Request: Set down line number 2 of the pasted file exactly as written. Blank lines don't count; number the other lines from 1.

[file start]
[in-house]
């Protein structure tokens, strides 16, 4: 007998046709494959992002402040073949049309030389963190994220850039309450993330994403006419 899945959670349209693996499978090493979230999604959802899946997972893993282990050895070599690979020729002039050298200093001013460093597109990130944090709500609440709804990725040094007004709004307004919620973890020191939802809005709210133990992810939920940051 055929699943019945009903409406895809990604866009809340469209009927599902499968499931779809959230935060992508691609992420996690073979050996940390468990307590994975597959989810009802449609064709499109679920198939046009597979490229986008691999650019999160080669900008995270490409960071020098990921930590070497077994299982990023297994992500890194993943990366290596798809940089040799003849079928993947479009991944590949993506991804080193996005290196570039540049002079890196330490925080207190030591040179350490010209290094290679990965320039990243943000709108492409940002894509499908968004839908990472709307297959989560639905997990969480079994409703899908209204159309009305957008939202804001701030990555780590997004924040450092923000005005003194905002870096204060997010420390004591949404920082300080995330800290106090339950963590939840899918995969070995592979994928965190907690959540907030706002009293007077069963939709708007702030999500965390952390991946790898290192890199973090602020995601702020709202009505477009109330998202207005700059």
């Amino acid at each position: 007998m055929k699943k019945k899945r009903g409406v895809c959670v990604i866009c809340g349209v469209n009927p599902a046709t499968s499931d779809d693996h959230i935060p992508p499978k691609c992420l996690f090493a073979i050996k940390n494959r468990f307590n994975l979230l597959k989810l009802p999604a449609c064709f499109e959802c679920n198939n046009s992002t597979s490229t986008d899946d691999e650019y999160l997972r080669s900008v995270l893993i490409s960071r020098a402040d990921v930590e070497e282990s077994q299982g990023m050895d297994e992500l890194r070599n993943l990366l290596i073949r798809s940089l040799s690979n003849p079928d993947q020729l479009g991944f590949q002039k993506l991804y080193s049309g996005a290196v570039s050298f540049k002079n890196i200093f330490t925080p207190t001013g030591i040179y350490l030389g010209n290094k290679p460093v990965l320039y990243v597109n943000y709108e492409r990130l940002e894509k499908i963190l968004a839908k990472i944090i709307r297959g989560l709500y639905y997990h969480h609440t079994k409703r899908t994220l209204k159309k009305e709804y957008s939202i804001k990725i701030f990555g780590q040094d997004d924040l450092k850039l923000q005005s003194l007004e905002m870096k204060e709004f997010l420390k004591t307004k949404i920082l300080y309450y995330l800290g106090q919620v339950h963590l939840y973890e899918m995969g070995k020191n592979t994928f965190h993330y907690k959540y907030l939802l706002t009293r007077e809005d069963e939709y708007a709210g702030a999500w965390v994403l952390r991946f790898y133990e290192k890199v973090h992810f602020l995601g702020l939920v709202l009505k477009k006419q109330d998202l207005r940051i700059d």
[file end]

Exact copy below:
């Protein structure tokens, strides 16, 4: 007998046709494959992002402040073949049309030389963190994220850039309450993330994403006419 899945959670349209693996499978090493979230999604959802899946997972893993282990050895070599690979020729002039050298200093001013460093597109990130944090709500609440709804990725040094007004709004307004919620973890020191939802809005709210133990992810939920940051 055929699943019945009903409406895809990604866009809340469209009927599902499968499931779809959230935060992508691609992420996690073979050996940390468990307590994975597959989810009802449609064709499109679920198939046009597979490229986008691999650019999160080669900008995270490409960071020098990921930590070497077994299982990023297994992500890194993943990366290596798809940089040799003849079928993947479009991944590949993506991804080193996005290196570039540049002079890196330490925080207190030591040179350490010209290094290679990965320039990243943000709108492409940002894509499908968004839908990472709307297959989560639905997990969480079994409703899908209204159309009305957008939202804001701030990555780590997004924040450092923000005005003194905002870096204060997010420390004591949404920082300080995330800290106090339950963590939840899918995969070995592979994928965190907690959540907030706002009293007077069963939709708007702030999500965390952390991946790898290192890199973090602020995601702020709202009505477009109330998202207005700059």